Last weekend was Karol and Dave’s wedding. And Karol — as evidenced by numerous blog posts chronicling her bake-off victories — is a master of making apple pie. The perfect golden crusts, tall mounds of apple-y ooze, and her signature crimped, lattice-woven tops, were the delight of many parties she has treated myself and friends to throughout the years. I wanted to honor that at her wedding somehow. But a wedding must have cake.
There was nothing I was craving more than a luscious red sauce studded with slow-cooked morsels of meat this chilly fall week. This is a diversion from my everyday, quick-cooking routine, which has lately been focused on what fall vegetables are still in season. But, it was cold out, and I had weekend time to spare. A hearty, meaty, proper bolognese sauce was calling like a wintry elf in red stockings. But…
Being burglarized is not fun. You come home, find out someone’s snuck in through your window, pushing around your tomato plants on the fire escape to steal your stuff inside. I lost my Macbook Pro, and a camera. No, not fun. But what they didn’t steal were my plants, my food, my goshdarn enthusiasm for all that, and a crusty laptop tucked in the closet, going seven years strong.
I am not a pastry chef. I’ve only begun to work with yeast in the last two years, tinkering mostly with pizza doughs and a little lazy-cook sensation called No-Knead Bread. I’ve never attempted to make my own croissants. So, foolishly, I thought I’d skip ahead that French classic and try to make whole wheat croissants instead (which I have never laid eyes on professionally-made). Following that train of illogic, we come to the only logical conclusion: that they turned … Read More
I love it when people who are not necessarily big cooks tell me about a recipe they crafted themselves. It’s usually peppered with personal experience, and told in a way that reveals their trial and error with the ingredients and overall pride for its deliciousness. This type of story fell on my lap recently when an acquaintance emailed me his recipe for black beans and brown rice. It was simple, but fresh somehow. He insisted on starting out with dried … Read More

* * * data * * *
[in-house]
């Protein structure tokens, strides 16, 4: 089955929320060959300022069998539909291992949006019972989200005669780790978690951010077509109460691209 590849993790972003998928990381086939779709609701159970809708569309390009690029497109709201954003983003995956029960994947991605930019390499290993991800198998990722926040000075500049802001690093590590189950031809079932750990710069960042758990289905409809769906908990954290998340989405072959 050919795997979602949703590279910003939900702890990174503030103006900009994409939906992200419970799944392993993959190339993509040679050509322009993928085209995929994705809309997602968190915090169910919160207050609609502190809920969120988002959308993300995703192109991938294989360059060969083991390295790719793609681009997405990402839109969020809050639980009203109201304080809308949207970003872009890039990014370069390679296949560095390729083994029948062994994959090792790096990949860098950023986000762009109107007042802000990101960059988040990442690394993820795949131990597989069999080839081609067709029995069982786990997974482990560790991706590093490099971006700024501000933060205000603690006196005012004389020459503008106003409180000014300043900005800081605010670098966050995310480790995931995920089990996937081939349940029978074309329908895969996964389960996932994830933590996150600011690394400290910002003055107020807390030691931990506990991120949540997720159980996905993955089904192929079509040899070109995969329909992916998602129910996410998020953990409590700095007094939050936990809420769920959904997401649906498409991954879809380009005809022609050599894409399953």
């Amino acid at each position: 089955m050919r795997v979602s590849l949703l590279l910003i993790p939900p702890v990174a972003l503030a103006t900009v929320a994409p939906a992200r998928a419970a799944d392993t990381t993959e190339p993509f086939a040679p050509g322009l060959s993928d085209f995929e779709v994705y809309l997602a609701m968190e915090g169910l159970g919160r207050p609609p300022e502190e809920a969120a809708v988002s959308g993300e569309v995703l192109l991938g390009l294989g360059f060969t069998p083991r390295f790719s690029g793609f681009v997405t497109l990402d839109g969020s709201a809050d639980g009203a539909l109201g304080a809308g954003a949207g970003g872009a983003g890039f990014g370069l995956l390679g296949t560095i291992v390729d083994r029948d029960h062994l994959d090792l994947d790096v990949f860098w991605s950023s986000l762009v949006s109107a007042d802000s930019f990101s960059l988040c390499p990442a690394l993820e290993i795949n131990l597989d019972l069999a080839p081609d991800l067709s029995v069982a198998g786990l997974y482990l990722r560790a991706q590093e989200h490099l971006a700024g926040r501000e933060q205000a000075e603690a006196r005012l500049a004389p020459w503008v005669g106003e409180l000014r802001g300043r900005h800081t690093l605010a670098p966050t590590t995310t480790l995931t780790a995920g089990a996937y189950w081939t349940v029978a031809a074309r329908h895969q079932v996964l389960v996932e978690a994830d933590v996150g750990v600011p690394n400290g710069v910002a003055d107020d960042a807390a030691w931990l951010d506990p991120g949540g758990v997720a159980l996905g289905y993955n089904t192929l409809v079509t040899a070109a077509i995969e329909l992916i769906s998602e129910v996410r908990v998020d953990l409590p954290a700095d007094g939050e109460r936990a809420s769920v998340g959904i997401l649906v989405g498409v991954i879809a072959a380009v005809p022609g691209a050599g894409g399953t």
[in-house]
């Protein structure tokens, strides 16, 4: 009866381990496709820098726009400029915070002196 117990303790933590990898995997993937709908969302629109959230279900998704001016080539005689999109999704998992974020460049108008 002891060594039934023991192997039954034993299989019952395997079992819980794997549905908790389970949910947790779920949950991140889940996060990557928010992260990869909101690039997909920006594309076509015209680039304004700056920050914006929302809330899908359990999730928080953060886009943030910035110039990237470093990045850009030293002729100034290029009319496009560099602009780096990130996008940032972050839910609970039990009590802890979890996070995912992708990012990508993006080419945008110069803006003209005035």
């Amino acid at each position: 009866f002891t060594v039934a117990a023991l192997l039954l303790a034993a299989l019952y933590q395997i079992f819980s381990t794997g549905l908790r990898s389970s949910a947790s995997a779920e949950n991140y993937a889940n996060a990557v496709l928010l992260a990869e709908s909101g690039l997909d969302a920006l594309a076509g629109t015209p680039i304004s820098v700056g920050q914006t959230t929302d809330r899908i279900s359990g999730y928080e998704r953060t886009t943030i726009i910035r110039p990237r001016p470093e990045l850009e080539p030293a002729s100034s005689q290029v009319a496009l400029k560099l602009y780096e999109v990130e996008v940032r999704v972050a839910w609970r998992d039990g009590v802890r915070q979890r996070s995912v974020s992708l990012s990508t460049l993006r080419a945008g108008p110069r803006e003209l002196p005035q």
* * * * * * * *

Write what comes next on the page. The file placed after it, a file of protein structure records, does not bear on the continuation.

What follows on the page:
First things first, happy New Year. I trust that everyone’s risen from bed and had their hair of the dog by now. For those who’ve been up longer, I hope that your New Year’s Day dessert experience went better than mine. Or perhaps the word would be more “fruitful” than mine. Because my first culinary lesson of 2008 is that beets and sweets are not exactly interchangeable.
I got an ice cream maker. I was watching the episode of Good Eats all about premium ice cream and how simple it was to make, and the next day I ran out to buy an ice cream maker. For $50 I’ll never have to go to the corner bodega to grab a pint of Haagen-Dazs again — sweet. The first batch, a basic vanilla ice cream made from the recipe in the Cuisinart machine’s instruction booklet, was refreshing, sweet, … Read More
I’ve finally garnered the nerve to document my ill-fated cooking adventure on Christmas. I’d had a half-baked notion this year of roasting a chicken stuffed with sticky glutinous rice spiked with Chinese sausage, shittake mushrooms, and other seasonings commonly found in a zongzi, or bamboo leaf-wrapped rice dumpling. The original idea was to serve this in individual Cornish hens, but after taking a glance at the tennis ball-sized fowl wrapped in plastic in the grocery store, I realized that this … Read More